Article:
Growing up, our minds have been conditioned to believe that gender is a dichotomy. There are boys and then there are girls, and everyone has a part to play, women in nurturing and men in providing. As we get older, it becomes clearer to us that nothing this explicit exists. People in recent times have rejected these traditional views but continue to hold remnants of them citing biological sex as the source of differences between men and women.
Living within traditional male and female roles in committed relationships is currently coming under scrutiny. Be it in straight or gay relationships, which once was the established status quo of the male role as dominant and protective, and the female role as supportive and adaptive, is rapidly transitioning today.
Despite evident cultural changes, not all relationship partners are on board. Some people still define “manly” males as partners who take the lead, make the majority of major decisions, and provide perspective and protection, whereas the desirable female role is that of an eager launching pad, a master of quiet efficiency, with a joyous willingness to do whatever is needed to keep the relationship harmonious.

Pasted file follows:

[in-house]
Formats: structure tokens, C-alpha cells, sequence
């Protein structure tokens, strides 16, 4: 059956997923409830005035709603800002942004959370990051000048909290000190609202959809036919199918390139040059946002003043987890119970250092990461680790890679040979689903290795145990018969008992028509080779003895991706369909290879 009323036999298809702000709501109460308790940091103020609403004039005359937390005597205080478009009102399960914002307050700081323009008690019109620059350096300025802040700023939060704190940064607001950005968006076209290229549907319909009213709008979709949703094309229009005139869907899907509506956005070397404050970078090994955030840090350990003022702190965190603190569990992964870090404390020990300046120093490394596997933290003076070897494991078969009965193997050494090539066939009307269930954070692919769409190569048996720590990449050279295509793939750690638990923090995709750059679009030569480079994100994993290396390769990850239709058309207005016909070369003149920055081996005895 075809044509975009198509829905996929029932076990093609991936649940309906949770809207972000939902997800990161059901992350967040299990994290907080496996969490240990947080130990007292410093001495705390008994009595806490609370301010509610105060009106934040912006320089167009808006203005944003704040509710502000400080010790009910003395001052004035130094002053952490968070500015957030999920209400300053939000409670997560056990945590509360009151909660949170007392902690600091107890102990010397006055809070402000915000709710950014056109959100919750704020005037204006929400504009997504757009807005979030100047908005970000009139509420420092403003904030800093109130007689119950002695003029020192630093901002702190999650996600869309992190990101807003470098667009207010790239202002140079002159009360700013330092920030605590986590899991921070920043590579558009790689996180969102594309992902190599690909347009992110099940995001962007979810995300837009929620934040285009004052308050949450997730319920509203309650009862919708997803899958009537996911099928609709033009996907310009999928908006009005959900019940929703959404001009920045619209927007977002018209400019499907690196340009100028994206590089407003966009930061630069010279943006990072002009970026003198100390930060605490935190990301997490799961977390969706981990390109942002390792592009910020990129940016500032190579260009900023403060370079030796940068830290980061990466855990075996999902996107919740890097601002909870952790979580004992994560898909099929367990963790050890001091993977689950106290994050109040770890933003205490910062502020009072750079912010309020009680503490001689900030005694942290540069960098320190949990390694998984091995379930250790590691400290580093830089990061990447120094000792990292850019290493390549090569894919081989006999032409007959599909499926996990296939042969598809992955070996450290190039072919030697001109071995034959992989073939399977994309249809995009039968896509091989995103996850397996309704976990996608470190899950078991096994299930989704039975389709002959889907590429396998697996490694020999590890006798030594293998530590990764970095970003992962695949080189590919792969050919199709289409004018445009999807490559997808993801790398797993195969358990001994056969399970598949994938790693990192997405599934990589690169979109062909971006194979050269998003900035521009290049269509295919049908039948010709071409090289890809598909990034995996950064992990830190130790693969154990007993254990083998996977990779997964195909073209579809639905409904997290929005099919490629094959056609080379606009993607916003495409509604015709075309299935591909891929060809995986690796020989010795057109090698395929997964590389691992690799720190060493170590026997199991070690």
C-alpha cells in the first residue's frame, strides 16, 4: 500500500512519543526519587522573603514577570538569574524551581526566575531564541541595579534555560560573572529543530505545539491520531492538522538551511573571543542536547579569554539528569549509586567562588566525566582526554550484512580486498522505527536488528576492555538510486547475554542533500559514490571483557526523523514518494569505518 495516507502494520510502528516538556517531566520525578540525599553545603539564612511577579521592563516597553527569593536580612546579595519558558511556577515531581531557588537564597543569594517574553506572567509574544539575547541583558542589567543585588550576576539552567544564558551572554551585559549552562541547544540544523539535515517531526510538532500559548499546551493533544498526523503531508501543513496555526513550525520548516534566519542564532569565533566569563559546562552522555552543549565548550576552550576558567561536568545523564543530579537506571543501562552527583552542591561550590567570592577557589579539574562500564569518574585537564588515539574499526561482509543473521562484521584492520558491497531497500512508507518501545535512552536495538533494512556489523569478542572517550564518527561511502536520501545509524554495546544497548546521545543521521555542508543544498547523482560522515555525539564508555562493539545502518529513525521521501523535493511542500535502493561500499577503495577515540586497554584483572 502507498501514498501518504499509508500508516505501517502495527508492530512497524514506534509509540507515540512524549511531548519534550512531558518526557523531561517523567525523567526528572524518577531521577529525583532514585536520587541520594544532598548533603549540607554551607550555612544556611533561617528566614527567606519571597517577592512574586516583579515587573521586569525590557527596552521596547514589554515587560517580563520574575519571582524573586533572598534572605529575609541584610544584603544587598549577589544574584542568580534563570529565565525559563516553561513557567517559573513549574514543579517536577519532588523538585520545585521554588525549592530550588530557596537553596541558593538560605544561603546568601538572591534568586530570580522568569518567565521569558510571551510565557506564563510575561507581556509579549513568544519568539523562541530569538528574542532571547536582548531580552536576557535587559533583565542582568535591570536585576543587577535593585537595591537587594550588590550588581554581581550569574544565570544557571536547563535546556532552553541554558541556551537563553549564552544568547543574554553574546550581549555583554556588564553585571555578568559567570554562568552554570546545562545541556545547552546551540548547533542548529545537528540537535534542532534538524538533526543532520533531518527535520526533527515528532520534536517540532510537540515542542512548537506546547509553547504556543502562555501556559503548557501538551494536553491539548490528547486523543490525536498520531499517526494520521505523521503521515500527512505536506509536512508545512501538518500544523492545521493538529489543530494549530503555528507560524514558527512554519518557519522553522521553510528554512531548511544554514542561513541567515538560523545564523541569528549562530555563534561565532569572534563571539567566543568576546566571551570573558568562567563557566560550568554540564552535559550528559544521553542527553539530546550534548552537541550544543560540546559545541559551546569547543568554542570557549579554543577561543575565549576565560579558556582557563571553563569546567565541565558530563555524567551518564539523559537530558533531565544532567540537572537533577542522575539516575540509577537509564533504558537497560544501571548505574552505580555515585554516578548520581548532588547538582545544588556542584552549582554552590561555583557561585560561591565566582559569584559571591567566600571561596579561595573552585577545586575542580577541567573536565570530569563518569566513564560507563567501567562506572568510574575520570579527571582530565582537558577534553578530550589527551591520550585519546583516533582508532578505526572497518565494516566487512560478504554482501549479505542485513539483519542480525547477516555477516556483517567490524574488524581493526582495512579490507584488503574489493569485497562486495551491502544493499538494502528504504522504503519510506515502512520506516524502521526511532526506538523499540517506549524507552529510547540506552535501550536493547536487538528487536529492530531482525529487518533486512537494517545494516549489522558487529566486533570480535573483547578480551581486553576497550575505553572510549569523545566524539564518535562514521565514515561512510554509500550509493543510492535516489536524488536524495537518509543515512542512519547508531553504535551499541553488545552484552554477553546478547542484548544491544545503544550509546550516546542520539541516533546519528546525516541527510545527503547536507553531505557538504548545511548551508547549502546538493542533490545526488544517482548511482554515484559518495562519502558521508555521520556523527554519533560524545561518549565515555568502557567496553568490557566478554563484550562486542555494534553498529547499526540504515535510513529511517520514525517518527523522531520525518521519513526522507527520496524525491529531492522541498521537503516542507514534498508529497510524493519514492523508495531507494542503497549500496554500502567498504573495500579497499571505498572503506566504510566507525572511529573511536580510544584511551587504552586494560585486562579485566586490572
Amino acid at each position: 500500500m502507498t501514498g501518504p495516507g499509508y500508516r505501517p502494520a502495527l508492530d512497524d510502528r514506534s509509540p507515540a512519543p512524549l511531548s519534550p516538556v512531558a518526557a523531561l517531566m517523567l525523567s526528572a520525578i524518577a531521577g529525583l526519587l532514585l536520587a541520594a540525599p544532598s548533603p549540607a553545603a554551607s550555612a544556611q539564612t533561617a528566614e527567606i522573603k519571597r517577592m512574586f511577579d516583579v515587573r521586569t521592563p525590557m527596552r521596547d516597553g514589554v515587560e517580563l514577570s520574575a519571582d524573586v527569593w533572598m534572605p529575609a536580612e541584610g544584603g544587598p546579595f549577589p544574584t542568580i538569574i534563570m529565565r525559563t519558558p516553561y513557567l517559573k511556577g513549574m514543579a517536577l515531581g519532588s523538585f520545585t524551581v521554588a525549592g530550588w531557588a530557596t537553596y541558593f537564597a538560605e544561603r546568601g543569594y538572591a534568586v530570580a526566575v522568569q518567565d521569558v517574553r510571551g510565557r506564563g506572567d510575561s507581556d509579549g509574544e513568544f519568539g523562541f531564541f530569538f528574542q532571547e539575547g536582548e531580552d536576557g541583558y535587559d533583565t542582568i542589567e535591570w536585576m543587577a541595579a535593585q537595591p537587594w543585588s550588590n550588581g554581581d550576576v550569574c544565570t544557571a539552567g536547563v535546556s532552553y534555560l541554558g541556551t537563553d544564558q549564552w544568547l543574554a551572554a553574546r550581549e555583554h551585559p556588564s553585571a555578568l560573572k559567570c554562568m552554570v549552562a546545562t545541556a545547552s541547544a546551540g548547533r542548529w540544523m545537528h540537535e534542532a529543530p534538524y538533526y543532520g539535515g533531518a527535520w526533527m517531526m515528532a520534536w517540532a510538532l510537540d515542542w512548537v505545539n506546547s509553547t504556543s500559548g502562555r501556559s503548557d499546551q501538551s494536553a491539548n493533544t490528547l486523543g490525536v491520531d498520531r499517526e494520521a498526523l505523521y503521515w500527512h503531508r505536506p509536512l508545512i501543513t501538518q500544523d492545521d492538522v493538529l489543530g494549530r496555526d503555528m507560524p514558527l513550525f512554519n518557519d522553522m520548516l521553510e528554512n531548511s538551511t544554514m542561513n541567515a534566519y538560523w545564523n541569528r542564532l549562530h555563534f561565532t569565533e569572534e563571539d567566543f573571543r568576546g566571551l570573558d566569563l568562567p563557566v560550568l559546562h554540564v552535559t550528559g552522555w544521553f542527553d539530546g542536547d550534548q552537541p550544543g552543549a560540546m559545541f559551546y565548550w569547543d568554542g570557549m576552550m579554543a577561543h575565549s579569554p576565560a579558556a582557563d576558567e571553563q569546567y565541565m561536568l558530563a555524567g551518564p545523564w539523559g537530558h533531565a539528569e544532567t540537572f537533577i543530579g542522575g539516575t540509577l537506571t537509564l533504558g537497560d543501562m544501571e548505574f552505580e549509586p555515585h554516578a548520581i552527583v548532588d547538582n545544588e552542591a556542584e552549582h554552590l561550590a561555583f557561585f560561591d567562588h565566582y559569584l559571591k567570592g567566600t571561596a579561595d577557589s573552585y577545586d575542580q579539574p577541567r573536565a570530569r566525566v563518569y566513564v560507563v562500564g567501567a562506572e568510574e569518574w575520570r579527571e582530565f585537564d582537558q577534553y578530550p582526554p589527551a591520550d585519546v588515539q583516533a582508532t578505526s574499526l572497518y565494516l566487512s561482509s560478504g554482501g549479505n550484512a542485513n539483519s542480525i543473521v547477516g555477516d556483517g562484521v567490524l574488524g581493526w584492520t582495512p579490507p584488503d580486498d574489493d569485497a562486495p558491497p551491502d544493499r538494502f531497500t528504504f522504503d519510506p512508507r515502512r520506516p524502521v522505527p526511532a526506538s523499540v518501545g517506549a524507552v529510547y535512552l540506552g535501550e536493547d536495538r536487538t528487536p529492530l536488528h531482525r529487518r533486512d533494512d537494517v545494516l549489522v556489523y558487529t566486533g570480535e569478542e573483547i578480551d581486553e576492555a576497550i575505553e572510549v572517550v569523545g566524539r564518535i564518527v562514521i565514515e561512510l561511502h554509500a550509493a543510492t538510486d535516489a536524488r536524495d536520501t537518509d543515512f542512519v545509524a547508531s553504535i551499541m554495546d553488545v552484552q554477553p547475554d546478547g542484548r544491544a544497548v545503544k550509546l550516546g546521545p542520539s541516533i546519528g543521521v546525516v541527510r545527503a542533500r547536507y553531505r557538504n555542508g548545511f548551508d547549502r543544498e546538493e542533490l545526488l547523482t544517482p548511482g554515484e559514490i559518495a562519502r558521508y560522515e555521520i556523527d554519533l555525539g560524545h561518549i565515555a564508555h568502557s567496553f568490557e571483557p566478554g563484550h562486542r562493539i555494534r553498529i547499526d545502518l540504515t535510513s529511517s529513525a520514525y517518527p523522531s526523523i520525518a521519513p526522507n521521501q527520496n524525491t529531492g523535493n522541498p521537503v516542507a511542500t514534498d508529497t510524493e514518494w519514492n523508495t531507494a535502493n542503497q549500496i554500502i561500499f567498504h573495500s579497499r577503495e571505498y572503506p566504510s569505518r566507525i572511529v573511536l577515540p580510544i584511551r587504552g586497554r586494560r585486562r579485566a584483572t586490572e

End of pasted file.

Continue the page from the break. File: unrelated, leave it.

In their acceptance of these new options, new kinds of intimate partners are striving for a deeper kind of intimacy, one that supports the fact that both genders are equally capable of both leadership and support roles in different ways and at different times. Neither partner wants to be consistently responsible for decision making and control or to embrace the consistent giving up of self to support the other. They are choosing, instead, to both encourage whoever is the most competent to lead in different situations and have no trouble taking the support role when that behaviour is most needed for the relationship to thrive.
Whether one partner takes either one of the roles, or they have blended the two between each other, they want to interact seamlessly within those movable boundaries. And, they are seeing the results. Their ability as a couple to exchange those behaviours effortlessly is creating a new kind of teamwork that is far superior to what they had before. Instead of dependency on each other to form one perfect whole, they are excited about the different combinations they can exchange and build upon.
Every man and every woman has the capacity for both assertive and self-sacrificing behaviours. And, naturally, some are genetically more naturally inclined to take risks, to assume control, and to willingly take on responsibility for their partner’s needs and struggles, just as others prefer to follow someone they respect and feel naturally more comfortable in a supportive role. Most people are combinations of both at different levels and at different times, and are happiest when they can find the balance that best expresses who they are. Once confident to express that blend openly and authentically to another, they are also most likely to attract a similarly integrated partner.
Randi Gunther Ph.D.
Business Development Executive
IRIANS- The Neuroscience Institute